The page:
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About an Object

People always said that ocean air was salty like the rim of a margarita glass, but to Penelope, it was sweeter, more like fresh-squeezed orange juice. She grew accustomed to the taste of the ocean air on her lips as she sat out on the beach during the hottest part of her day. She only drank water, with silicone ice cubes in it that didn’t make any satisfying clanking noise in her glass. They didn’t melt in the summer’s blaze, either.

Penelope didn’t give her drink a thought as she lounged, the sand between her toes bringing all the usual sensations and plotted her next article. She had a laptop computer on a pillow over her legs, which were stretched long and lean across a chaise lounge set up just at the shore – right in front of the action. That was where she did her best thinking. Her editor at Midwestern Style Magazine would allow her only two days to write an article about a new trend in plastic surgery called “designer dimples.” Penelope wasn’t afraid. What could she say? She had a gift.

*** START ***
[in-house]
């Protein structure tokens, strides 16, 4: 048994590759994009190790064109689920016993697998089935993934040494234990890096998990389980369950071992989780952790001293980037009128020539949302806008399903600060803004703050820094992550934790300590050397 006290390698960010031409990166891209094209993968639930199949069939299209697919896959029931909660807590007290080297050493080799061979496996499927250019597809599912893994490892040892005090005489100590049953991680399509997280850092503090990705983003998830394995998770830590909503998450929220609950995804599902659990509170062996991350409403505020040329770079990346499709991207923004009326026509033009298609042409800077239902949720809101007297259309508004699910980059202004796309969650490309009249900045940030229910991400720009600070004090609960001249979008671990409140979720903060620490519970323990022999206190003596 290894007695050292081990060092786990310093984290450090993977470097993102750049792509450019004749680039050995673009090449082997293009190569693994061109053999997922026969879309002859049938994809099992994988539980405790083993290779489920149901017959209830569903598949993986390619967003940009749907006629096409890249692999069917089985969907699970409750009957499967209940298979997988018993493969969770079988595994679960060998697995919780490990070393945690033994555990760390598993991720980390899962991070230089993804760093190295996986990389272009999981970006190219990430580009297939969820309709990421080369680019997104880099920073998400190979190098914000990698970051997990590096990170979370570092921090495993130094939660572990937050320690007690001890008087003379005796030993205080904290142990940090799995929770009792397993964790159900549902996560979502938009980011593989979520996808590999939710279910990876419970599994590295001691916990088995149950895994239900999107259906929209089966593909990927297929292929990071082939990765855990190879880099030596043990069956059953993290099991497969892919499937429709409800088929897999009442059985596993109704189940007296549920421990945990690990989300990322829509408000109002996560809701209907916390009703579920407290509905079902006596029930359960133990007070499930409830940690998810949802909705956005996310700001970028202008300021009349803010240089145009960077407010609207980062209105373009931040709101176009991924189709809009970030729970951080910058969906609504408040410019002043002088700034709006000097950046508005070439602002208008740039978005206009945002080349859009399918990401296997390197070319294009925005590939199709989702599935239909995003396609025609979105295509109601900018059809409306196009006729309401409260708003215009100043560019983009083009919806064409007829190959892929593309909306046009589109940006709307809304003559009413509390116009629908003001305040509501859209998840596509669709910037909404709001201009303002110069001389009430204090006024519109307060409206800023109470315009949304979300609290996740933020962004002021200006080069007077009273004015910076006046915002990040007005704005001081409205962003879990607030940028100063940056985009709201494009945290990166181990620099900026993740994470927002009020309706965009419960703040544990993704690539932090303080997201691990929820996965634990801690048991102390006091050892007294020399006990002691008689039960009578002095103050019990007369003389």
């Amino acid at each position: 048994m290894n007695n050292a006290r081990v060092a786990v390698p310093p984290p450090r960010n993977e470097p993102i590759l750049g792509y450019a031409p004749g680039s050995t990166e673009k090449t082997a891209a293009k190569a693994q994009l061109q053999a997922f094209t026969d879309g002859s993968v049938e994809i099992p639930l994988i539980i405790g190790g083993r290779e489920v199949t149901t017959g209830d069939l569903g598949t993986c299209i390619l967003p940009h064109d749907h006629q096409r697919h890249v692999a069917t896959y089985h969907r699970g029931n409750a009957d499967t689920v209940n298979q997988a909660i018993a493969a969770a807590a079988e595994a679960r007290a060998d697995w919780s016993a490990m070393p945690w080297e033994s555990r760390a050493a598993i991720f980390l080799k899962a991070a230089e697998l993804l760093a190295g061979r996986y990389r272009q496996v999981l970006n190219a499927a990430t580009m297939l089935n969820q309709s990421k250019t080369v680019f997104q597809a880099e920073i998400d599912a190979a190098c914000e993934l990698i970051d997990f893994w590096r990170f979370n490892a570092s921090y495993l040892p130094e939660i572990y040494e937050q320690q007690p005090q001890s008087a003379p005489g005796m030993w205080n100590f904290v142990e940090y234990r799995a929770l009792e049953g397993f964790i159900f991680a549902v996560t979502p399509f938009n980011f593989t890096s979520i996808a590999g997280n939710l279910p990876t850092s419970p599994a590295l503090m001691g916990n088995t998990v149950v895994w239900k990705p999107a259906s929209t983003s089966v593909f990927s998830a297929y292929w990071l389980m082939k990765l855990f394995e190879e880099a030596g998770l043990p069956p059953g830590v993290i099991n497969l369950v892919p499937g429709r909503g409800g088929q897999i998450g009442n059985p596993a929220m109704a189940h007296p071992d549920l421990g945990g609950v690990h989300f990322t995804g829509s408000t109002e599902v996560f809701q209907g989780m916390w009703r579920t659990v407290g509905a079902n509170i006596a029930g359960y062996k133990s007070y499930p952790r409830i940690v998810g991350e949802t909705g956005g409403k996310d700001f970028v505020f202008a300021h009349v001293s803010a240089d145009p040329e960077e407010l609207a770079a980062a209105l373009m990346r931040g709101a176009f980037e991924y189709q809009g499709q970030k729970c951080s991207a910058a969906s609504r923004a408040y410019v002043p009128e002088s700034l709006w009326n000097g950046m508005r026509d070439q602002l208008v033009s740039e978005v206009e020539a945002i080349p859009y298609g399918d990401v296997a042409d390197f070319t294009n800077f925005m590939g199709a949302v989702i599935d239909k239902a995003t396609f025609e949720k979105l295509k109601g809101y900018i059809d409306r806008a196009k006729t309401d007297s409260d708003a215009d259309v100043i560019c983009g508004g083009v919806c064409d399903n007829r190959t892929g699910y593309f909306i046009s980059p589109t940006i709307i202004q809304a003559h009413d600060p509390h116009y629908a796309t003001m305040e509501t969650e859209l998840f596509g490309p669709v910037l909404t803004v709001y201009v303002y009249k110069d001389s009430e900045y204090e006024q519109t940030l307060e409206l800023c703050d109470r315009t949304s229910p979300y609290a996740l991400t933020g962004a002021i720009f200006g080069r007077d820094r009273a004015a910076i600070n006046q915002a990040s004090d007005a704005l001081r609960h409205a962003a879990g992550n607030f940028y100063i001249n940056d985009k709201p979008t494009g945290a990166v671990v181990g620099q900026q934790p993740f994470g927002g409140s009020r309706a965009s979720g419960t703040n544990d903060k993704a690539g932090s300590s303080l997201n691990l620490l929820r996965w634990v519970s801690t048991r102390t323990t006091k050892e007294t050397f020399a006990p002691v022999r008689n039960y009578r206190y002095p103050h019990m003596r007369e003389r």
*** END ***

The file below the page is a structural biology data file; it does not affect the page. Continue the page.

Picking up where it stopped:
The hardest part was the research, which was why Penelope made such a to-do about working, off of her phone’s 5G hotspot, by the ocean. She needed all the distraction she could get, especially when she had to write such an obviously insipid article. What a joke! What she hadn’t counted on, as a first-time visitor from South Dakota, were the expertly sculpted boobs, butts, calves, and even hairlines which paraded through her line of vision and made her feel like she had been born in the wrong body. There were no two ways about it – she needed those dimples, now.


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